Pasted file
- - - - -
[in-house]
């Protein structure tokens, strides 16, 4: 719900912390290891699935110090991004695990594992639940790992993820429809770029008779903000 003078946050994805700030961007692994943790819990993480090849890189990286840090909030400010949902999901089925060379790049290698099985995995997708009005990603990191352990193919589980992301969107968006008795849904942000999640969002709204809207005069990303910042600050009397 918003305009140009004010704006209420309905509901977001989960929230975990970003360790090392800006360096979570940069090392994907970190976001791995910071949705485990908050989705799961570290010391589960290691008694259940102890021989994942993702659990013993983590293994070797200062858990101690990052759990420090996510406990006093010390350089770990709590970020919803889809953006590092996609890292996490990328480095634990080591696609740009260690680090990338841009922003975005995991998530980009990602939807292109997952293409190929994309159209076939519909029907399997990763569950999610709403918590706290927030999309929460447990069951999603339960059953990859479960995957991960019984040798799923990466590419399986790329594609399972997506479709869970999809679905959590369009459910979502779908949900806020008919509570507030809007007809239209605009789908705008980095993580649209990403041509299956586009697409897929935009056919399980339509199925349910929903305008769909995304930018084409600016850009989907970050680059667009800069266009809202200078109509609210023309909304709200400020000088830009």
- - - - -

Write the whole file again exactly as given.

[in-house]
């Protein structure tokens, strides 16, 4: 719900912390290891699935110090991004695990594992639940790992993820429809770029008779903000 003078946050994805700030961007692994943790819990993480090849890189990286840090909030400010949902999901089925060379790049290698099985995995997708009005990603990191352990193919589980992301969107968006008795849904942000999640969002709204809207005069990303910042600050009397 918003305009140009004010704006209420309905509901977001989960929230975990970003360790090392800006360096979570940069090392994907970190976001791995910071949705485990908050989705799961570290010391589960290691008694259940102890021989994942993702659990013993983590293994070797200062858990101690990052759990420090996510406990006093010390350089770990709590970020919803889809953006590092996609890292996490990328480095634990080591696609740009260690680090990338841009922003975005995991998530980009990602939807292109997952293409190929994309159209076939519909029907399997990763569950999610709403918590706290927030999309929460447990069951999603339960059953990859479960995957991960019984040798799923990466590419399986790329594609399972997506479709869970999809679905959590369009459910979502779908949900806020008919509570507030809007007809239209605009789908705008980095993580649209990403041509299956586009697409897929935009056919399980339509199925349910929903305008769909995304930018084409600016850009989907970050680059667009800069266009809202200078109509609210023309909304709200400020000088830009």